Karen is my museum buddy at home. When our children were in grade school we became art afficionados, making pilgrimages to the MFA with the announcement of every special exhibit. We lunched at the Gardener Museum. We exchanged gifts that poked fun at our growing appreciation for art. We even "field tripped" to the Met in NYC. Much of my present tour could be described "art museum on steroids."
Our guide, Stathis, is an expert of all things Greek: geography, history, architecture, art. He shares volumes of information with us at every stop. I gobble up every word he utters about art.
We just visited the Monastary of the Holy Trinity, located in the Meteora region of Greece. You might be familiar with another monastary in the same region: The Monastary of the Transfiguration. Yes, you have seen this monastery, even if you have never been to Greece. Think James Bond. For Your Eyes Only. You know, that place on the top of the rocky spire that James Bond parachutes to in the opening scene. That's The Monastary of the Transfigurations. Monastary of the Holy Trinity is on a neighboring spire....truly inspirational.
Not only does the view of the building, perched upon a precipace of rock take your breath away, so does the art that covers every square inch inside the monastary. From floor to ceiling the walls are covered with art of the post-Byzantine era. Some of the images are painted in the Macedonian style; others are painted in the Cretan style. What is the difference? Oh! I just knew you would ask! Please, let me explain.
In the Macedonian style, figures are depicted against a dark, almost black background. The faces of the portraits are expressionless, perhaps severe, harking back to the period of classical Greek art. Poses are stiff and unnatural. In creating an image in the Macedonian style, the artist uses a limited pallette: one tone of blue, one tone of yellow, one tone of red, and so on. Finally, the faces of portraits are washed in white, giving the figure the appearance of being illuminated from the exterior or outside the picture. Artists adhered strictly to these style elements, derived from the agreement between the eastern and western churches when they split in the early second millineum. Towards the end of the first millineum the church had begun to incorporate the use of icons, or painted objects and scenes, into the religion and worship. But many people didn't want these icons to appear inside the churches. A compromise, of sorts, was agreed upon: icons could appear in church, as long as they adhered to a strict style that appeared other-worldly, thereby maintaining the separation between things of God and things of man. Much of the Monastery of the Holy Trinity is adorned with images of saints, martyrs, and apostles painted in this style.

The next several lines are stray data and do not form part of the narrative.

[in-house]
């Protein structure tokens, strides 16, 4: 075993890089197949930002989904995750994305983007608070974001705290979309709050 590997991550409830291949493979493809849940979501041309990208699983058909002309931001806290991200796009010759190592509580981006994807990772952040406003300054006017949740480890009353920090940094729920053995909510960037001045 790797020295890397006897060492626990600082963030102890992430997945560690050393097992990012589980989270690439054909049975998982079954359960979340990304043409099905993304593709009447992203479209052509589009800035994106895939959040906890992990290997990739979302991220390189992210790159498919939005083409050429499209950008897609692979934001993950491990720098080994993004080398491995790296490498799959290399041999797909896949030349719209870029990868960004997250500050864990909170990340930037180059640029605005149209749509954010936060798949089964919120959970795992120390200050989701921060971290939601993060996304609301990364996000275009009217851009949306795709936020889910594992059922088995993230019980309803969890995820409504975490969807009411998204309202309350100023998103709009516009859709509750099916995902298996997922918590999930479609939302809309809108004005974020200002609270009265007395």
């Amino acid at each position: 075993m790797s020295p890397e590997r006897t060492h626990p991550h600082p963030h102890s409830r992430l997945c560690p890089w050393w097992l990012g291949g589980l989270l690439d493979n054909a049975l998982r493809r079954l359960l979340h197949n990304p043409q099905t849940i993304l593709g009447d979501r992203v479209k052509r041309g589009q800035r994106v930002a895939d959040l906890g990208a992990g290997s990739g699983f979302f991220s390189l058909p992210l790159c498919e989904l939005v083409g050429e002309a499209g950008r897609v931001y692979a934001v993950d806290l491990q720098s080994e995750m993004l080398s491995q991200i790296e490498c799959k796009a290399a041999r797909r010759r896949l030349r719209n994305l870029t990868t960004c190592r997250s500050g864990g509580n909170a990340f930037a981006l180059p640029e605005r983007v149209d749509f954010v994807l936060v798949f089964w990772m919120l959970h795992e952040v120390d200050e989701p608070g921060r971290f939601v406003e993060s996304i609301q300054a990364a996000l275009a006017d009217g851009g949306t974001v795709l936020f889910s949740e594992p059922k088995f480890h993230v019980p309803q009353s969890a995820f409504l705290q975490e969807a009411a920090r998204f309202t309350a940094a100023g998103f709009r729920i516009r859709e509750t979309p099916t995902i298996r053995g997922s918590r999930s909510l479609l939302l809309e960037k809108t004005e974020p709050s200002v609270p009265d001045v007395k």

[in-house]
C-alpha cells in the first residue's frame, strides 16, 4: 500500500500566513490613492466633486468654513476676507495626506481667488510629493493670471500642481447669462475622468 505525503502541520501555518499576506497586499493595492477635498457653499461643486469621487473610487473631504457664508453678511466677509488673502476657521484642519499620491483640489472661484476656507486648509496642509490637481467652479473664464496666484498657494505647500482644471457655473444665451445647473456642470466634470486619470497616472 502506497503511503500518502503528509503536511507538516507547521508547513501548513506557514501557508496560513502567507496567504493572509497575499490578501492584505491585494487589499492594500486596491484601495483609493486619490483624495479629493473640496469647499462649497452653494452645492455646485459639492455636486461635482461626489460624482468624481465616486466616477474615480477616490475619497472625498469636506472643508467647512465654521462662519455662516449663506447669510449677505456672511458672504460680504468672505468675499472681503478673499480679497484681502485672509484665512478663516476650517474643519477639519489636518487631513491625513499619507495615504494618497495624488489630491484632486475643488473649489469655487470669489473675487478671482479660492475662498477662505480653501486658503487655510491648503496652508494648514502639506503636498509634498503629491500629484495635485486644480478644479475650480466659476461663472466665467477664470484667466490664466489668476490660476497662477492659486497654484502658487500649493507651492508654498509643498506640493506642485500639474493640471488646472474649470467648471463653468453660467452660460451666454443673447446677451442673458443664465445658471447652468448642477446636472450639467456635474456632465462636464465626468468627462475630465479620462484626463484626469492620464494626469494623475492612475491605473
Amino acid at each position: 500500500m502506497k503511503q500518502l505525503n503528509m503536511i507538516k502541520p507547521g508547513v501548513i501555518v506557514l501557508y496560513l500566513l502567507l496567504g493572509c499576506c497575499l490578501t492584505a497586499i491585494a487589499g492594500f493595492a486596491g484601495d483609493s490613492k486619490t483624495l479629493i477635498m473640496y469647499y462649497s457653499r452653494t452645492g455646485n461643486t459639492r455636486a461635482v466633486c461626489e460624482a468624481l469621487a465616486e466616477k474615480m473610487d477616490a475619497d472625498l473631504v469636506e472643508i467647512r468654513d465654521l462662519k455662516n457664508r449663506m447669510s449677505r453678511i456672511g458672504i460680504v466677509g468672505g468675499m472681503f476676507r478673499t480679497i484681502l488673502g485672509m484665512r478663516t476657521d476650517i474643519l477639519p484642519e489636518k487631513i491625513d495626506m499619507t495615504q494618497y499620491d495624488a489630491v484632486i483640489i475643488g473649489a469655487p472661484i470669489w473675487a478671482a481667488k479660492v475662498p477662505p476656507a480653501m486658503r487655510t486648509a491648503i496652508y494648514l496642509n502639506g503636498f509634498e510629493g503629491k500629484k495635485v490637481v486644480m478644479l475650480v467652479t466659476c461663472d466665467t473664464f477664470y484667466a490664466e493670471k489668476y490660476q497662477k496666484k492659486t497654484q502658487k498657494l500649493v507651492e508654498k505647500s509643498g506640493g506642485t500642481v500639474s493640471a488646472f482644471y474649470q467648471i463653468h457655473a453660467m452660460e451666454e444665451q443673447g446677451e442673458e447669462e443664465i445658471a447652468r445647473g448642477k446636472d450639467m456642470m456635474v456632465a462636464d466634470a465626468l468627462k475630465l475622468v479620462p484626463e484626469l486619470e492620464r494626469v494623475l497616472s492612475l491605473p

The Cretan style of the post-Byzantine era is completely opposite to that Macedonian style. Of course, to my untrained eye I would never have deduced the difference between the two. At first blush, I would have described everything I saw today as "cool, old paintings on the walls." Now I know otherwise. Well, they are still cool, and they are still old, but I now know how they differ in terms of style. The Cretan portraits are depicted on a gold, bright background. The figures are posed in a more fluid, lifelike manner. Furthermore, their faces express the emotions from their hearts. Clothes worn by the figures are painted in colors that span the spectrum and appear to drape around the bodies that wear them. The draped clothing is more a nod to classical Greek art than to an attempt for realism. Finally, the human faces are painted in a tone close to that of human flesh, and give the impression that the portrait's face is illuminated from within.
After learning all of this I felt very smart indeed. I found myself examining the remaining walls of the monastary for evidence of all I learned, congratulating myself every time I recognized a feature.
Of course I'm compelled to write this all down. Otherwise, I will forget...